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Department of Justice

U.S. Attorney's Office
Shawn M. Anderson, United States Attorney
Contact: Carmela S. Rapadas, Public Information Officer
For Immediate Release
Thursday, April 4, 2024

Former Guam Police Officer Sentenced to 240 Months in Federal Prison for Trafficking Methamphetamine and Unlawful Possession of Firearms

Hagatña, Guam – SHAWN N. ANDERSON, United States Attorney for the Districts of Guam and the Northern Mariana Islands, announced that Jose Pablo Ananich, age 52, from Yigo, Guam was sentenced to 240 months imprisonment.  He was charged with Conspiracy to Distribute Fifty or More Grams Methamphetamine, Attempted Possession of Fifty or More Grams of Methamphetamine with Intent to Distribute, and Possession of Fifty or More Grams of Methamphetamine with Intent to Distribute, in violation of 21 U.S.C. §§ 846 and 841(a)(1) and Carrying of Firearms During the Commission of a Drug Trafficking Crime, in violation of 18 U.S.C. § 924(c)(1)(A).  The Court also ordered five years of supervised release following imprisonment and a mandatory $300.00 special assessment fee.  Ananich was also ordered to forfeit $146,728.00 in currency, 12 firearms, and 5,918 rounds of ammunition.  In addition, defendants convicted of a federal drug offense may no longer qualify for certain federal benefits. 

From January 2020 to June 2021, Ananich agreed with Andrew Philip Manibusan (“Manibusan”), and James Bernard Ada Mafnas (“Mafnas”), to distribute methamphetamine in Guam.  Ananich communicated with Manibusan, then located in Antioch, California, to mail the drugs to Guam.  Mafnas received the packages in Guam and delivered them to Ananich.

Ananich and Mafnas purchased over $51,000 in postal money orders and cashier checks that were made payable to Manibusan to pay for the methamphetamine. Once the drugs arrived in Guam, Ananich distributed the methamphetamine.  Ananich and Manibusan planned to use the proceeds from the sale of methamphetamine to start a larger drug distribution enterprise on island.

Law enforcement eventually searched Ananich’s residence and discovered 25 pounds of methamphetamine in his truck.  Upon learning that police were conducting the search, Ananich tried to burn an additional 13 pounds in a shipping container on his property.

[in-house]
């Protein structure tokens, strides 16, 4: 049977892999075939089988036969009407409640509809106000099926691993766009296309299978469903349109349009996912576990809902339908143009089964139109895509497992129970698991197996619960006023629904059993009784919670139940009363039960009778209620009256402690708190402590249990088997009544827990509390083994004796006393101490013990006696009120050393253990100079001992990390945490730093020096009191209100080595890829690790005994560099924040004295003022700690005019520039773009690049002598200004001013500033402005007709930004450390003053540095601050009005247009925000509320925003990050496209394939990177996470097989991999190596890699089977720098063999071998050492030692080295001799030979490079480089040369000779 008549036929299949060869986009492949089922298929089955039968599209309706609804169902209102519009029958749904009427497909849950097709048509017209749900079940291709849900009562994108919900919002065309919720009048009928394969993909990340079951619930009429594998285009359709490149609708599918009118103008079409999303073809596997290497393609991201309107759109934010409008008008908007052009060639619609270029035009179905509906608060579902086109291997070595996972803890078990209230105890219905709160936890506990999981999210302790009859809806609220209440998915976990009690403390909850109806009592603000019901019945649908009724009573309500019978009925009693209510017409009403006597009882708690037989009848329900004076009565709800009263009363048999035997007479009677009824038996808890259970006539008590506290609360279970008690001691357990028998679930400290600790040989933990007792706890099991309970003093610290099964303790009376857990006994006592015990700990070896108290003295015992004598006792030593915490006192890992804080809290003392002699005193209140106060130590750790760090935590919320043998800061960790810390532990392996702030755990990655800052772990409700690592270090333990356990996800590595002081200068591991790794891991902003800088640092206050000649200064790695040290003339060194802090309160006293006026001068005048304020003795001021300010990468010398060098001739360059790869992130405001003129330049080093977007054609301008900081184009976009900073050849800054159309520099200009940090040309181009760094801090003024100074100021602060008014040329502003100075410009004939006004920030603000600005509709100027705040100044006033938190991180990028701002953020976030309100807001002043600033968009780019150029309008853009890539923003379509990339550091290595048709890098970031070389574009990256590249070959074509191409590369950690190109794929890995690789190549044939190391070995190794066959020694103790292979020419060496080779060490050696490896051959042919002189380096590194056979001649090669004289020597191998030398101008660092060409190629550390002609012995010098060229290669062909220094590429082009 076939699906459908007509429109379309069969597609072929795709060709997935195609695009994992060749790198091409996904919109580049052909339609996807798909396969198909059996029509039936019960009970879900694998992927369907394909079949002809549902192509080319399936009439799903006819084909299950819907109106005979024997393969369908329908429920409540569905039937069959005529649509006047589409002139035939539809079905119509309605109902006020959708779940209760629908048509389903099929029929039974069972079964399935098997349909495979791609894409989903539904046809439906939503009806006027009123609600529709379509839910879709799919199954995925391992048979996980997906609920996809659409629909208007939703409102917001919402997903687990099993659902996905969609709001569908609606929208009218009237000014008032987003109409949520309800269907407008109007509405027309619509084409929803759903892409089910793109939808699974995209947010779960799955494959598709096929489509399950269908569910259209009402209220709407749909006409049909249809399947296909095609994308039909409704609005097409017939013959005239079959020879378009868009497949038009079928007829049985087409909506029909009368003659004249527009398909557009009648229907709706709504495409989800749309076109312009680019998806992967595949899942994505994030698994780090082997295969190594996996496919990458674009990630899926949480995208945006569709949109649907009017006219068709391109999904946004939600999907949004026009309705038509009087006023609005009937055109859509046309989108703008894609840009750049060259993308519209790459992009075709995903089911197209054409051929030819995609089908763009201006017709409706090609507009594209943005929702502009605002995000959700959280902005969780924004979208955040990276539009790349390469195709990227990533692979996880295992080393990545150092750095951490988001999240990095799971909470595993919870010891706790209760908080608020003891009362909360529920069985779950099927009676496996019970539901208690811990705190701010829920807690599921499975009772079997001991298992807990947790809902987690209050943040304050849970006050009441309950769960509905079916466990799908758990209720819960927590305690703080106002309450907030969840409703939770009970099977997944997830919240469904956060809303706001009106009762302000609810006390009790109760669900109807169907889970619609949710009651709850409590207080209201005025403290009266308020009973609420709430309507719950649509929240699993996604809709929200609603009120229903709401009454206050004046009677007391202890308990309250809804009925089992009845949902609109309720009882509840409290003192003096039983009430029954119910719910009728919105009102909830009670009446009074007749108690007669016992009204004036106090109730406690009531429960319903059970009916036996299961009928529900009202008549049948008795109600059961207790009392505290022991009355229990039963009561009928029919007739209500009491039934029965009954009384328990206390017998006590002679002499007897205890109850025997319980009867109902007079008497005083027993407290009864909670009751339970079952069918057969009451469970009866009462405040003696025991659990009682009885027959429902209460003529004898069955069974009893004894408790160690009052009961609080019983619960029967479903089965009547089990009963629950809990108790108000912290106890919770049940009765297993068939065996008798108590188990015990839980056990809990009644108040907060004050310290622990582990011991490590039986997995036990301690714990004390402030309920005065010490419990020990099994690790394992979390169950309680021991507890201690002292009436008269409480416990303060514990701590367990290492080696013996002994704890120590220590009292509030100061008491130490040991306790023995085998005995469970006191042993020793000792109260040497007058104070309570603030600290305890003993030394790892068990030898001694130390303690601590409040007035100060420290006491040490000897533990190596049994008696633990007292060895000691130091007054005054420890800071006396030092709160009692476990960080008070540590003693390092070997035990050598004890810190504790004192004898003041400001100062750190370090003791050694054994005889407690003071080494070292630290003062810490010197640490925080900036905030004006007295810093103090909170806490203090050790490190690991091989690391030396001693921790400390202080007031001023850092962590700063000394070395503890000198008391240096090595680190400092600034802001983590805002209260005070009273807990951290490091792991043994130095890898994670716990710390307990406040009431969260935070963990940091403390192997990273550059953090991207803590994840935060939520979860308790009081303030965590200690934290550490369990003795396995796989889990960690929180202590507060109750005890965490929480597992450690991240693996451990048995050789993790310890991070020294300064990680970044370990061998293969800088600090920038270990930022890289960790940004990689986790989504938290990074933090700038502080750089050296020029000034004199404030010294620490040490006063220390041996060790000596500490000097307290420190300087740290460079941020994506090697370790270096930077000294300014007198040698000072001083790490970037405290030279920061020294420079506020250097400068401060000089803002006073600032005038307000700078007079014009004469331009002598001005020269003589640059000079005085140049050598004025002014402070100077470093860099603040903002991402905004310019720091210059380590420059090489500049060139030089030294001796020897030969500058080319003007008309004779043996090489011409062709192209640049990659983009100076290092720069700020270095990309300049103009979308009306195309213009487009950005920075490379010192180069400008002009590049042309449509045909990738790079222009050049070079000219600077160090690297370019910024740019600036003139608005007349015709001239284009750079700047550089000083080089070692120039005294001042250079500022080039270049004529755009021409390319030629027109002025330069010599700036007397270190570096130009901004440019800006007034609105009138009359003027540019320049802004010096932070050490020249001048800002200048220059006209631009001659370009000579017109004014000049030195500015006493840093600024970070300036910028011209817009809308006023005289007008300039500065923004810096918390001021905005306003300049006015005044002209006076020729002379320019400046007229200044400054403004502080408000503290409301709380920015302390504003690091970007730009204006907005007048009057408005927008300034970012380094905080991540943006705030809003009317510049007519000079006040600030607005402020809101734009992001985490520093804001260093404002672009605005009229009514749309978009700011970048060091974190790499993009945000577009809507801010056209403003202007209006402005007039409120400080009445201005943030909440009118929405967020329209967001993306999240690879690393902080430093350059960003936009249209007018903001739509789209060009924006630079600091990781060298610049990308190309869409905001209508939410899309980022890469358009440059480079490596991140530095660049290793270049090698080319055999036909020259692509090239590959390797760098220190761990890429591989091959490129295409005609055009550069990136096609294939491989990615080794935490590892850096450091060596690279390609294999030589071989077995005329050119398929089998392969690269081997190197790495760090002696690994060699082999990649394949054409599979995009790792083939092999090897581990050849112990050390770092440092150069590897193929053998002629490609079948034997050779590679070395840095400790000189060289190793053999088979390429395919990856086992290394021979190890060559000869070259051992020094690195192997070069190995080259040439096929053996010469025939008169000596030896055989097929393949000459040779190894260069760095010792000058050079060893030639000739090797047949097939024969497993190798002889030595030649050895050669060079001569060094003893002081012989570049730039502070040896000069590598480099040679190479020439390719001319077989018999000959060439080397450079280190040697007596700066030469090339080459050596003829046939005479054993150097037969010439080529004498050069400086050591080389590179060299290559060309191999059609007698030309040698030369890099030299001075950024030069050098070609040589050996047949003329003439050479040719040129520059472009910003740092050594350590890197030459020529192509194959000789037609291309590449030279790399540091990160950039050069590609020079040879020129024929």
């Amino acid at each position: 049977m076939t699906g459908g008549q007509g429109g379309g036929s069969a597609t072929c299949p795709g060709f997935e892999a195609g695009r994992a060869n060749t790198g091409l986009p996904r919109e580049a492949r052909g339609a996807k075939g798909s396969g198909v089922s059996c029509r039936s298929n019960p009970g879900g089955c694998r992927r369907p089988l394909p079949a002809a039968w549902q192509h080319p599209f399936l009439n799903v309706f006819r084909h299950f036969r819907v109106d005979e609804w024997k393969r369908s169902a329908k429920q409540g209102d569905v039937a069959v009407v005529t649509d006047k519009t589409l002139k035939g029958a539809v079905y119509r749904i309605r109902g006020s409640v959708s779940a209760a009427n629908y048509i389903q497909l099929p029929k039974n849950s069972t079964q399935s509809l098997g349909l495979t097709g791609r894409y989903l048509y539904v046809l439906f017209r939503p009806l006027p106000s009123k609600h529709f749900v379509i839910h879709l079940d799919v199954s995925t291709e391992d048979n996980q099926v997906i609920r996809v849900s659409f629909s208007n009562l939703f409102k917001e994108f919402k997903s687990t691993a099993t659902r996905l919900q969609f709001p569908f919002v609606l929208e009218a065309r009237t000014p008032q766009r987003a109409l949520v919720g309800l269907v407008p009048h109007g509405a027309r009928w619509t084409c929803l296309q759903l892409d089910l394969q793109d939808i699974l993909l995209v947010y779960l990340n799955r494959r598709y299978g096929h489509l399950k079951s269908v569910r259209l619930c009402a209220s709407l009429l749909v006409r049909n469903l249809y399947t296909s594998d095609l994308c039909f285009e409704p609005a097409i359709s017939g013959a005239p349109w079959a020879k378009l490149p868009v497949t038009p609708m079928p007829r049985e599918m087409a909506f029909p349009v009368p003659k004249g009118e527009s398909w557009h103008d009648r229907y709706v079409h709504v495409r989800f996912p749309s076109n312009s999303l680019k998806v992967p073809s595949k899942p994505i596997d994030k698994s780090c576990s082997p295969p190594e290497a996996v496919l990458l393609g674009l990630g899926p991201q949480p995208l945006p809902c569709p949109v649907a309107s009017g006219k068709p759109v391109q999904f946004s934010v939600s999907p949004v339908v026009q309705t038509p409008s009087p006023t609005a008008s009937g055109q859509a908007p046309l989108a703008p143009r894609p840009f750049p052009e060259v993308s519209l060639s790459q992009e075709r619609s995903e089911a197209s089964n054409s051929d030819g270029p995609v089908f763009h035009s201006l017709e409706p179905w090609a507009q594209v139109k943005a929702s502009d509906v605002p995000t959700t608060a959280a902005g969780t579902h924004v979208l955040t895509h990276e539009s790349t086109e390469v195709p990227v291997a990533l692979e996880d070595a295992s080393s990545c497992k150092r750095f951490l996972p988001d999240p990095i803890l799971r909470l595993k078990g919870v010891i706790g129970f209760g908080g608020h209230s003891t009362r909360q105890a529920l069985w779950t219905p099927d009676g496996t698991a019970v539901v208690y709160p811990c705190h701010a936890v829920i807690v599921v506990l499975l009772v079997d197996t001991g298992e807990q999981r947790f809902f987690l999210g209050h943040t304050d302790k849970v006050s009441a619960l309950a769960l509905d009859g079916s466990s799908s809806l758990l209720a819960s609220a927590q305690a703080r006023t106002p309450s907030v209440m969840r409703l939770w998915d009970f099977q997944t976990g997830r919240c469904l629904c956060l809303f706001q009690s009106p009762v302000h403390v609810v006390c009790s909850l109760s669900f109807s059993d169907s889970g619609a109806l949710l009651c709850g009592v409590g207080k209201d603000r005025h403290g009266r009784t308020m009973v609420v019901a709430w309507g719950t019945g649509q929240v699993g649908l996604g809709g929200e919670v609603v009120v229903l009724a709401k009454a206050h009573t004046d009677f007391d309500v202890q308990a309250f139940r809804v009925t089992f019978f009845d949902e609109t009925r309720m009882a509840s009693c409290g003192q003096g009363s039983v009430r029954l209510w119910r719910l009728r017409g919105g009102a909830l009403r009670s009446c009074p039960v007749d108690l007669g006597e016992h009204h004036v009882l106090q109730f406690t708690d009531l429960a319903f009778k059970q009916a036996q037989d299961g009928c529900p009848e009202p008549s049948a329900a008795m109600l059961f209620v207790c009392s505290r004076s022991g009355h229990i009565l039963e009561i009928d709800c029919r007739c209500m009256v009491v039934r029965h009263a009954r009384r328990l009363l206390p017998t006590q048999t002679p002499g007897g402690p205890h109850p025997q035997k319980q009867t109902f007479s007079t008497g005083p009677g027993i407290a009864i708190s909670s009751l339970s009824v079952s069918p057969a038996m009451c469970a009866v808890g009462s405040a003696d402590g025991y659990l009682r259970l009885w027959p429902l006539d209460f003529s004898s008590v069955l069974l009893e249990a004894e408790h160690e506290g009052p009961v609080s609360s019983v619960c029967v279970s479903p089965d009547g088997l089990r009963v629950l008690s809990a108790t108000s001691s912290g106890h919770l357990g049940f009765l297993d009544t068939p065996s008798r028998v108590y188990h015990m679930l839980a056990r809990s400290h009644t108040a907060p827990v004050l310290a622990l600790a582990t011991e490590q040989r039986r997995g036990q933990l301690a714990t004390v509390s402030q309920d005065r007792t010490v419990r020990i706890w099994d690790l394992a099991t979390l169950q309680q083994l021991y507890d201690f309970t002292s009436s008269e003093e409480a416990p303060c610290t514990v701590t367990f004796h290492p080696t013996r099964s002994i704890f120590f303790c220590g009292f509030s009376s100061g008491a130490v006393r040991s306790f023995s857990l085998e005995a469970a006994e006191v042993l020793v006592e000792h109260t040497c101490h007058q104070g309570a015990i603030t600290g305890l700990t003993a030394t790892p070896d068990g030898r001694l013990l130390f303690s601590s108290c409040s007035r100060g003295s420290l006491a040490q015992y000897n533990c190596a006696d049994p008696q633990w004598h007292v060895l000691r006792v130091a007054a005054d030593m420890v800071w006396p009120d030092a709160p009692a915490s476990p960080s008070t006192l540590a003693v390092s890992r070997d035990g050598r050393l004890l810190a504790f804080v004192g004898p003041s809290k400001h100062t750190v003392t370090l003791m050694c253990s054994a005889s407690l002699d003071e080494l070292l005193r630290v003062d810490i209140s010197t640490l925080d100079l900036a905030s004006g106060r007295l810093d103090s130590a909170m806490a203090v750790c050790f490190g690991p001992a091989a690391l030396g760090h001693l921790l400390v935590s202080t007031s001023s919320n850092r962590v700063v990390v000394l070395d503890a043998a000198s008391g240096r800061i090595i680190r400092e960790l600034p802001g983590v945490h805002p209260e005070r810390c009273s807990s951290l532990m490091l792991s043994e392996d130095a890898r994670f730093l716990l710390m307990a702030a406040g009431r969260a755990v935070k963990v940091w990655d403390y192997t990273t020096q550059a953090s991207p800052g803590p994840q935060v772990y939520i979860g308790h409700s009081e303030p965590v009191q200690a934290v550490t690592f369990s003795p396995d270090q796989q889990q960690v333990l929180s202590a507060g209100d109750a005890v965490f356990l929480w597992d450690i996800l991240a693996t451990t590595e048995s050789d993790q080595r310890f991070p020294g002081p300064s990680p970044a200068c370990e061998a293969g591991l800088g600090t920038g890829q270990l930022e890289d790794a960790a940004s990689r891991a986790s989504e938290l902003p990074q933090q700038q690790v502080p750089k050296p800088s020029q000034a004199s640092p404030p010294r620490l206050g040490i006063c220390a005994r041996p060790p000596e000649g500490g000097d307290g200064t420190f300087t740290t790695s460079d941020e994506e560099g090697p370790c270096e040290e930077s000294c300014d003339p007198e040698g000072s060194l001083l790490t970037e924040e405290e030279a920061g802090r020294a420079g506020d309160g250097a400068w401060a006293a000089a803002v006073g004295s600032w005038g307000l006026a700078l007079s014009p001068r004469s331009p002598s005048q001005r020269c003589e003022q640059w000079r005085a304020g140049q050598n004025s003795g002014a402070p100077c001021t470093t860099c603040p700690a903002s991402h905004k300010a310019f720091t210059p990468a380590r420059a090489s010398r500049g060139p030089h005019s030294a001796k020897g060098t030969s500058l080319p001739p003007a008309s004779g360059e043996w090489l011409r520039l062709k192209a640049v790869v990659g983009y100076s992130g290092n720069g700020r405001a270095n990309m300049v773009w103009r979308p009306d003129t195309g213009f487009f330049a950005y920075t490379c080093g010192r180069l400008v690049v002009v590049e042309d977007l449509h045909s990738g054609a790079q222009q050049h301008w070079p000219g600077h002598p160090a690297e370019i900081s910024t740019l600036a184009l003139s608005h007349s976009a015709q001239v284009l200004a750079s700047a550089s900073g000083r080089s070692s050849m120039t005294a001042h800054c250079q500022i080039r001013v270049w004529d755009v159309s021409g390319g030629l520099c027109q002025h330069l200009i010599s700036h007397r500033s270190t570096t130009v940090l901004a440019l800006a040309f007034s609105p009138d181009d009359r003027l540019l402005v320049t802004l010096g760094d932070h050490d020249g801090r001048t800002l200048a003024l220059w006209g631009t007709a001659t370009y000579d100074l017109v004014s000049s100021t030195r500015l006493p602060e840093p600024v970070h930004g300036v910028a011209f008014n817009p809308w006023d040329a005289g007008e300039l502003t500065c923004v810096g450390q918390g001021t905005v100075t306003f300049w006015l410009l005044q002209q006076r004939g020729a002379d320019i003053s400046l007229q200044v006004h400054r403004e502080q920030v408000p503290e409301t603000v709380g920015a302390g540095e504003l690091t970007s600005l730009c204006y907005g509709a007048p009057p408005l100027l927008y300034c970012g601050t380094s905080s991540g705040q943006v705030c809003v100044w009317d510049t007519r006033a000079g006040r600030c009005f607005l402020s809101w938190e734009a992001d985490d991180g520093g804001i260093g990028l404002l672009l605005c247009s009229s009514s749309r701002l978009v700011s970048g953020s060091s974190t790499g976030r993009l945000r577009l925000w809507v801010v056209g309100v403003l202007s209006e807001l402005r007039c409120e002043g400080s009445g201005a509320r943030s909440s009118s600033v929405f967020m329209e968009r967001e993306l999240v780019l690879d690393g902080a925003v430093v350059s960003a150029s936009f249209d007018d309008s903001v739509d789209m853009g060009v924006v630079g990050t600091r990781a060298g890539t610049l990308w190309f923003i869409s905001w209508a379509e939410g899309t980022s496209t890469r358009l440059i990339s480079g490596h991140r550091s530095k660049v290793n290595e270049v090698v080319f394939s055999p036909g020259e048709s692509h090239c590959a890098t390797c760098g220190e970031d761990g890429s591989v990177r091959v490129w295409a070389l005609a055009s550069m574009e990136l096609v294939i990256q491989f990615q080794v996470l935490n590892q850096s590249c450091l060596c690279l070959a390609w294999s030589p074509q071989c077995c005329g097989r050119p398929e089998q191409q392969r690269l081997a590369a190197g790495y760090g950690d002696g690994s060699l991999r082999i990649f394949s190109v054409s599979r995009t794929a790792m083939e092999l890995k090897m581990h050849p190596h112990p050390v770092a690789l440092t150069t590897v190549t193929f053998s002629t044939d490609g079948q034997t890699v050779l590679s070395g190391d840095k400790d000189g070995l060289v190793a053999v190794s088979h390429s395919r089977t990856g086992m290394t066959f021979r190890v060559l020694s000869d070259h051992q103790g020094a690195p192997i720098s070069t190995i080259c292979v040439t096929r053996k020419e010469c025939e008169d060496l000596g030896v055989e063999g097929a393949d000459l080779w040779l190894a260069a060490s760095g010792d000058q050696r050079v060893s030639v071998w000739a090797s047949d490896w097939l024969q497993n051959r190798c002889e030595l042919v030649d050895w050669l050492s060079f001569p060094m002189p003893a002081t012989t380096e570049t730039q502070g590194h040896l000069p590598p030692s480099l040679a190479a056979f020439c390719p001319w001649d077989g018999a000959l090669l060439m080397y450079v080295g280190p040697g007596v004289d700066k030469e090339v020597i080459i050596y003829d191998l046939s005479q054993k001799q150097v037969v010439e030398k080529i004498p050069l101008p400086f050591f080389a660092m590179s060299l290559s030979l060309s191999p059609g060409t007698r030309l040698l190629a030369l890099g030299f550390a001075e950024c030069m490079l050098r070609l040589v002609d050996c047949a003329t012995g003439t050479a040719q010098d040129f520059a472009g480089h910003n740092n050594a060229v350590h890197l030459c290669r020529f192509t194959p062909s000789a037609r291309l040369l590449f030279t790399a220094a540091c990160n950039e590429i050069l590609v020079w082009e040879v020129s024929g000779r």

Ananich was arrested on June 1, 2021.  At that time, he possessed $146,728.00 in cash, illegal proceeds from sales of methamphetamine.  He also possessed 12 firearms and 5,918 rounds of ammunition.  Notably, one of the firearms was affixed to the center console in Ananich’s truck, making it easily accessible.

Co-defendants Mafnas and Manibusan were previously sentenced in September 2022.  Mafnas is serving 121 months imprisonment, while Manibusan is serving 168 months imprisonment.

“Ananich flooded our island with methamphetamine,” stated United States Attorney Shawn N. Anderson.  “His criminal conduct was facilitated by alarming quantities of firearms   and ammunition.  Law enforcement should be commended for their continuing efforts to promote public safety.  This case demonstrates the benefits of working together to combat the drug epidemic in Guam.”

“The sentencing of Ananich highlights the importance of rooting out criminal activity within law enforcement ranks. Such cases not only betray public trust but also undermine the integrity of the criminal justice system,” said Special Agent in Charge John F. Tobon.  “This case underscores the importance of maintaining transparency, accountability, and adherence to the rule of law within law enforcement organizations.”

“The selfish actions of former officer Jose Pablo Ananich jeopardized the safety of the community, all in an effort to line his own pockets.  These actions grossly violate the oath of a peace officer, and this joint investigation illustrates the collaborative work, alongside our local and federal law enforcement partners, to target and hold drug traffickers accountable who drive addiction and threaten public safety,” said Assistant Special Agent in Charge Victor J. Vazquez, DEA Honolulu Office. “The DEA is committed to safeguarding the health and safety of our communities, and to keeping all Americans safe from illicit narcotics and its accompanying violence."

“This sentencing and others like it are a clear message that postal inspectors will not allow the mail to be used to traffic dangerous controlled substances to Guam or anywhere else in our country,” said USPIS San Francisco Division Inspector-in-Charge Rafael Nuñez. “We owe thanks to the Guam Interdictions Anti-Narcotics Trafficking Task Force (GIANT TF), the Guam Customs and Quarantine Agency, Guam Police Department, and our federal law enforcement partners for their dedication to this important work to keep our communities safe.”

“It pains us when a former law enforcement officer betrays the public’s trust by trafficking narcotics and carrying firearms while doing so,” said ATF Seattle Field Division Special Agent in Charge Jonathan Blais. “Hopefully Mr. Ananich’s very significant sentence will show the public that ATF and our other law enforcement partners will not back down from investigating anyone who works to harm our communities this way.” 

This joint investigation was conducted by the Homeland Security Investigations, Drug Enforcement Administration, Bureau of Alcohol, Tobacco, Firearms and Explosives, United States Postal Inspection Service, Customs and Border Protection (CBP) Officers in Honolulu, assistance from the Guam Police Department and Guam Customs & Quarantine Agency.  The case was prosecuted by Rosetta L. San Nicolas, Assistant United States Attorney in the District of Guam.

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